RECREATIONAt least 100,000 visitors annually enjoy such ac-tivities as camping, pic-nicking, fishing, boating, water sports, kayaking, bird watching and hiking the trails.Bird Watching—Annually, as many as 1.5 million eared grebes and nearly half of California’s population of white-faced ibis have been counted at the sea. Cormorants and cattle egrets maintain year-round nesting colonies. From November through February, ranger staff offers guided boat tours; visitors may see tens of thousands of snow geese, Ross’s and Canada geese, and scores of thousands of ducks. Marsh birds, shore birds, and waterfowl of nearly every description stop over to replenish themselves. Fishing—Although rising salinity limits the diversity of fish that thrive here, fishing is still excellent. Tilapia (similar to perch) abound and have no legal limits. Occasional mullet and bass are also caught. As a solution to the sea’s salinity is developed, there may be hope for the return of the locally famous corvina and sargo. Both shore and boat fishing are equally successful. A fishing jetty is available at Varner Harbor.
Boating—The Salton Sea is called the fastest lake in the U.S. because its high salt content allows boats to be more buoyant, while its below-sea-level elevation gives engines greater operating efficiency. Obey all posted speed limits. Camping—Six campgrounds offer a total of 1,500 campsites, including some with full hookups. Reserve a site at (800) 444-7275 or www.parks.ca.gov.
• Headquarters—This area has two campgrounds. Headquarters, near the visitor center, has 15 sites with hookups. New Camp has access to hiking trails, a fishing jetty, the main boat ramp, sanitation stations and a boat washing area. Flush toilets, showers, and some hookups, plus a group camp without hookups, are on site.
• Bombay Beach—a popular primitive campground with beach camping, chemical toilets and piped water. This campground is at the southern end of the park near the town of Bombay Beach.
• Salt Creek Beach—Salt Creek flows through a primitive campground with chemical toilets, beach camping and bird watching.
• Corvina Beach—a primitive campground, popular for fishing, with chemical toilets and water. Access to the beach is not as convenient as at others; it has a drop-off that can be difficult.
• Mecca Beach—a large, developed campground for swimmers, boaters, and anglers, with easy beach access, flush toilets, showers and some full hookups.
Hiking—Nature trails loop around each campground. The best hiking can be found along the lake’s shoreline.
ACCESSIBLE FEATURESAccessibility is continually improving. For details, call the park or see http://access.parks.ca.gov. A small Visitor Center at the park is generally accessible.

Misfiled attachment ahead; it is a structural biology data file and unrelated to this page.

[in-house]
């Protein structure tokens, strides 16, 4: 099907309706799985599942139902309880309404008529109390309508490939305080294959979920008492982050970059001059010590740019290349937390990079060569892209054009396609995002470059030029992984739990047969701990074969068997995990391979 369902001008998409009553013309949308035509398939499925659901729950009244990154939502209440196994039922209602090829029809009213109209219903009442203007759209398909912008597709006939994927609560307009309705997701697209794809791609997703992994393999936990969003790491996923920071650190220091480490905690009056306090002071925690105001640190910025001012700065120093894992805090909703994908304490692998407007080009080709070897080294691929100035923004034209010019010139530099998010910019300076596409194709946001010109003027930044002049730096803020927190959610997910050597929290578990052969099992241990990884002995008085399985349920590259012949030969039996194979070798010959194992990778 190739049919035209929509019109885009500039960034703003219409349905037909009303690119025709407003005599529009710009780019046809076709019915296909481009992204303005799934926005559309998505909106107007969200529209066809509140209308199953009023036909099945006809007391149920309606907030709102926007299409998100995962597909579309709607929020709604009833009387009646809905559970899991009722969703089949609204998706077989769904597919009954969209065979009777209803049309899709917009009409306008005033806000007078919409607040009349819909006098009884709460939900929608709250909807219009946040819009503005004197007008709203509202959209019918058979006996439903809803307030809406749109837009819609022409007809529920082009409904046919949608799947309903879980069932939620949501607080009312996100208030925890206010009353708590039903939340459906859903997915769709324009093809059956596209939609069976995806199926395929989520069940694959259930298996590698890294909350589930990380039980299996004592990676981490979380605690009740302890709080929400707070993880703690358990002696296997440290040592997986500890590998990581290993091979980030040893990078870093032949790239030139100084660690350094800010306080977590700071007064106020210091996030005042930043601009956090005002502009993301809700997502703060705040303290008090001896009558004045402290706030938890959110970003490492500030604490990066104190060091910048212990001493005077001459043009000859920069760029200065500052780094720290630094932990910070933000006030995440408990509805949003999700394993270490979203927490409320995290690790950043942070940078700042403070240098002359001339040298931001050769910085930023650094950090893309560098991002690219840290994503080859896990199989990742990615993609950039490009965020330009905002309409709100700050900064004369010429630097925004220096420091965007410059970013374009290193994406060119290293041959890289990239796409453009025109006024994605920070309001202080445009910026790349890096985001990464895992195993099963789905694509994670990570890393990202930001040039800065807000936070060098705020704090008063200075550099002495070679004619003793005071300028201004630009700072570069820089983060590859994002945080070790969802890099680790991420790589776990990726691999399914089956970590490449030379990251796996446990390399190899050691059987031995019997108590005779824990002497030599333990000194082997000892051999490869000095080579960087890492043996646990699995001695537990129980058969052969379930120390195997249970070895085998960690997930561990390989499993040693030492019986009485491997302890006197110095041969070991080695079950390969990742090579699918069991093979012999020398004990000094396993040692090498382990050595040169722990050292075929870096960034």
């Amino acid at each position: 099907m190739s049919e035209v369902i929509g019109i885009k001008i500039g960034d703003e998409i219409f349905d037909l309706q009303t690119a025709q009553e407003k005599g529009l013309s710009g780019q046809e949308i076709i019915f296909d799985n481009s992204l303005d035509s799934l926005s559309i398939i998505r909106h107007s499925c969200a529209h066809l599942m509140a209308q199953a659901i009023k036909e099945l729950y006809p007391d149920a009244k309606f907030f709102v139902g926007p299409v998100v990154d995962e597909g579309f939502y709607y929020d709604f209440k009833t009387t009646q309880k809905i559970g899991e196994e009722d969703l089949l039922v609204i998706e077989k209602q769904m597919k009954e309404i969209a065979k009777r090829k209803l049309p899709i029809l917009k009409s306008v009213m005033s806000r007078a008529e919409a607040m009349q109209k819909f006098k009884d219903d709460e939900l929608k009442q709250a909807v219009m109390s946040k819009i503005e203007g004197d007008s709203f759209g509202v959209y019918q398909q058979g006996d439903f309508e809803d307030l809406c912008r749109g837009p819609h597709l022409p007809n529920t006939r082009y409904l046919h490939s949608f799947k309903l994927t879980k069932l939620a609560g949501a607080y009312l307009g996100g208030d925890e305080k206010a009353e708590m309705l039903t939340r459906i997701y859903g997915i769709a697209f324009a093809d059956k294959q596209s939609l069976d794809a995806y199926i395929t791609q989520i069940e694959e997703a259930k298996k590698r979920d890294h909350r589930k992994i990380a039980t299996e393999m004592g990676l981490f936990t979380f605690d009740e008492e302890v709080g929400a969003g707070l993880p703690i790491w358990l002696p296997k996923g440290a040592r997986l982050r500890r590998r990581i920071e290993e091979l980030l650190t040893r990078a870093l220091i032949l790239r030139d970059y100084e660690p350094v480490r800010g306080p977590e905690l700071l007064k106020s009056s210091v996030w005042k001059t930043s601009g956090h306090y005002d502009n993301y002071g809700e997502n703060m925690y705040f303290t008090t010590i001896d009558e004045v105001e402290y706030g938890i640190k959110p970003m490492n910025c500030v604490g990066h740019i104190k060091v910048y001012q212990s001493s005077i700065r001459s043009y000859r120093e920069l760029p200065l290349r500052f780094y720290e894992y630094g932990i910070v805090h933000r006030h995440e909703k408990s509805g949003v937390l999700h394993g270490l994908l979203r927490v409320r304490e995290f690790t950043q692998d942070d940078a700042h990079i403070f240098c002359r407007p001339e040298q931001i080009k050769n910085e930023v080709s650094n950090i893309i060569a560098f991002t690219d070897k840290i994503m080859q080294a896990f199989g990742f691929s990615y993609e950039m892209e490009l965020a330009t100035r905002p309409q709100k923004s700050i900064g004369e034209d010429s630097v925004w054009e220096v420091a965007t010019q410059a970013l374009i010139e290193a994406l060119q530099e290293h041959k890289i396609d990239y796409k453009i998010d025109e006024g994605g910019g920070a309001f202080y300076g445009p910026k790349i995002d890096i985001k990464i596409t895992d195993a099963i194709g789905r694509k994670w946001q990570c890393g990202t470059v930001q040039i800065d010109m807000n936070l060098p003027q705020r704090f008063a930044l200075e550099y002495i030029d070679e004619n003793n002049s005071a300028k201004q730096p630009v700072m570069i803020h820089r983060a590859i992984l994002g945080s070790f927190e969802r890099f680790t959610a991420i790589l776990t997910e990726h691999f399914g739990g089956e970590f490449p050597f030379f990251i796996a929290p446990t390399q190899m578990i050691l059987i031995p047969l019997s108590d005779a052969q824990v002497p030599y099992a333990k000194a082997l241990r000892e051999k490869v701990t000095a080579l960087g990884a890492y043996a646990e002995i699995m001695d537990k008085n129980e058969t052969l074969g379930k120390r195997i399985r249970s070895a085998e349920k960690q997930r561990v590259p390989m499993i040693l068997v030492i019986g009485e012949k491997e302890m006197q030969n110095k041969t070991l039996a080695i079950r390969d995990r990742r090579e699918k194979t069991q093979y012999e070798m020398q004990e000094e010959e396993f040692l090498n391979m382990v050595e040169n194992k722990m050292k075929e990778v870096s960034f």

Camping—Varner Harbor Campground has one site near the harbor that is generally accessible. The harbor restroom is usable and has accessible parking nearby. Showers are generally accessible. Picnic Area—Varner Harbor has one accessibly-designed picnic site on a concrete pad at the jetty. No water is available. Accessible parking and a portable toilet are nearby.Fishing—No designated fishing facilities exist in the park, but many visitors fish from the Varner Harbor picnic area. A concrete pad at the accessible picnic site reaches nearly to the water’s edge, permitting persons with mobility impairments to fish, but without railings or edge protection.
PLEASE REMEMBERIn desert country, carry extra water and other essential supplies, and stay on authorized roads. In case of trouble, remain near vehicles and in shade until help arrives. • Nopetsareallowedonbeaches.Pets
must be kept on a six-foot leash, and in a vehicle or tent at night. Please clean up after pets.
• Allparkfeaturesareprotectedbylawand may not be disturbed or collected.
• Donotgatherfirewood—deadwoodmust be allowed to decompose naturally. Firewood is sold at most campgrounds.
• Eachanglerovertheageof16mustpossess a valid California fishing license.
NEARBY STATE PARKS•Anza-BorregoDesertStatePark,eastof
San Diego via Highways 78 and 79 from the east and west, and via I-8 from the south (760) 767-5311
•OcotilloWellsStateVehicularRecreation Area, in east San Diego County via Highway 78 (760) 767-5391
•MountSanJacintoStatePark,25905Highway 243, Idyllwild, CA 92549 (951) 659-2607
A day at the beach at Salton Sea SRA
This park receives support in part through a nonprofit organization. For more information, contact
Sea and Desert Interpretive Association100-225 State Park Road, North Shore, CA 92254